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Indian Navigational Satellite ‘IRNSS-1H’ set to Launch Today 7 Pm

ISRO is set to initiate the replacement of navigational satellite with the launch of new IRNSS-1H (Indian Regional Navigation Satellite System) satellite. The new satellite boasts much-improved version of atomic clocks which ensure correctness of time and will improve synchronization of equipment on Earth.

As per the ISRO officials, the satellite weighing 1,425 kg will be launched using India’s most reliable rocket Polar Satellite Launch Vehicle (PSLV) on Thursday at 7 pm from Satish Dhawan Space Centre, SHAR, Sriharikota. This will be the eighth version of IRNSS satellite that will replace IRNSS-1A after the failure of atomic clocks.

Atomic clocks are the most accurate clocks in the world and are used as primary standards for international time distribution services. They use an electron transition frequency in the microwave, optical, or ultraviolet region of the electromagnetic spectrum of atoms as a frequency standard for its timekeeping element.

IRNSS 1A satellite was using rubidium-based atomic clocks that were imported from Europe at a whopping price of $4million euro. However, three Rubidium Atomic Frequency Standard (RAFS) clocks on the IRNSS 1A that was launched four years ago started malfunctioning. It is to be noticed that three other satellites of the European Galileo satellite system that we’re using same clocks also reported the similar problem where clocks failed to perform.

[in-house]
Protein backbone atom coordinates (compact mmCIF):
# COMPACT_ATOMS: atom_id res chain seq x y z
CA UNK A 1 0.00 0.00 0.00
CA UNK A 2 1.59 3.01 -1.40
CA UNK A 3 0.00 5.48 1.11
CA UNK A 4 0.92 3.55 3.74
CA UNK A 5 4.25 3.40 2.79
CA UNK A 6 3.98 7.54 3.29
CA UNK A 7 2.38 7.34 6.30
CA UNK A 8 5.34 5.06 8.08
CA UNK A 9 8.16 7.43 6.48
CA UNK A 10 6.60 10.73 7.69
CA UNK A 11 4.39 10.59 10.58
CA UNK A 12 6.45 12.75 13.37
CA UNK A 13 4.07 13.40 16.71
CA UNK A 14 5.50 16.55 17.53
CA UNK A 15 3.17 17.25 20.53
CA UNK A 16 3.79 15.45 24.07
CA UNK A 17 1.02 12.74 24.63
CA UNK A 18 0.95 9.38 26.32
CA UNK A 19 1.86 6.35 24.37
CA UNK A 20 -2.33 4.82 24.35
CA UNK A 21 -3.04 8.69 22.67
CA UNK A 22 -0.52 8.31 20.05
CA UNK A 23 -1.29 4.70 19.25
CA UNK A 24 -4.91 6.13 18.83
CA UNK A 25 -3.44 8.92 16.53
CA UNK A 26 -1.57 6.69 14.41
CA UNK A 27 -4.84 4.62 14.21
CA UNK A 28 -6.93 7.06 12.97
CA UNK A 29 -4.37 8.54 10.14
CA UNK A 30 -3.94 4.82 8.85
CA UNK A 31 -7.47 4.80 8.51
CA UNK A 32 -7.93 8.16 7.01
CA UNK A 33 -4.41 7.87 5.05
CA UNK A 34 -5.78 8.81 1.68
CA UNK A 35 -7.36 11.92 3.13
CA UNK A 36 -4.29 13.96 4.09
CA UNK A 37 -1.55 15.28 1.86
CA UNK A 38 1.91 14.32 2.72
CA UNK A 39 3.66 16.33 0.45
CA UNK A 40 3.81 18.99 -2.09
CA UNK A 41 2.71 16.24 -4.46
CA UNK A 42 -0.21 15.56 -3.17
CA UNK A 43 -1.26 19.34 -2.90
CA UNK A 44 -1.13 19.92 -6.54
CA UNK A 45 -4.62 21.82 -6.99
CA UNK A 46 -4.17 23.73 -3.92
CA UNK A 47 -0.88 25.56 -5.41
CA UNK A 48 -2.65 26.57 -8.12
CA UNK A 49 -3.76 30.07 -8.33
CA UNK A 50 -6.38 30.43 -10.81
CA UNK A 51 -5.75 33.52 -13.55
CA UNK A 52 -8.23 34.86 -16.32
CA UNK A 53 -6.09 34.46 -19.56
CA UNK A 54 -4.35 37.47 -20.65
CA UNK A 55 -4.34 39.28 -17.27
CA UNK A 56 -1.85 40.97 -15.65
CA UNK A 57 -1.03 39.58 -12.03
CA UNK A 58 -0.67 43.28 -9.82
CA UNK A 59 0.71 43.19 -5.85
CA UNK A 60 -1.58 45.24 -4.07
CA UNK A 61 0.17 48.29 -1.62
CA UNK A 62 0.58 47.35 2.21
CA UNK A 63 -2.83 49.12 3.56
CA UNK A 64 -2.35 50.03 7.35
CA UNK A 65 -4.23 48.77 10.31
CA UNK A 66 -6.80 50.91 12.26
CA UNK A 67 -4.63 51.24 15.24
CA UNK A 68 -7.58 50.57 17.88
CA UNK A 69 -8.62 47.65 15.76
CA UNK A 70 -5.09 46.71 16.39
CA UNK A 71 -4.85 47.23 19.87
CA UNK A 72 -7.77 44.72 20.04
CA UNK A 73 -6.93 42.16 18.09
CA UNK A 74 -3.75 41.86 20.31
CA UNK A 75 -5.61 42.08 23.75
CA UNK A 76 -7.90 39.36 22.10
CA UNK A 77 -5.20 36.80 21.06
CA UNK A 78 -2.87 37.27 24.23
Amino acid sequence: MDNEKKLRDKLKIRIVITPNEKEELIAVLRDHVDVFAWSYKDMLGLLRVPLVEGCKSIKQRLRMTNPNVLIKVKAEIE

“Except for malfunctioning of the atomic clocks in IRNSS-1A, the other components are functioning perfectly and it is being used for satellite messaging. The failure of atomic clocks had no impact on the overall performance of NaVIC,” a scientist in Shar said.

Scientists are optimistic that the new clock installed on IRNSS-1H will function properly for the longer duration. A team of scientists are testing the new clocks thoroughly at the Satellite Application Centre before sending it to the orbit.

ISRO always installs multiple backup systems in case of failure of the primary system, said Dr K. Sivan, director of Isro’s Vikram Sarabhai Space Centre, Thiruvananthapuram. He further added, “every organisation providing navigation system makes it a point to have the number of backup satellites for uninterrupted service to the users. Isro has readied two more satellites as per original plan and one among them, IRNSS-1H, is being launched now.”

The new satellite will have three atomic clocks but only one will be used and other two clocks will be used after the malfunctioning of the primary clock.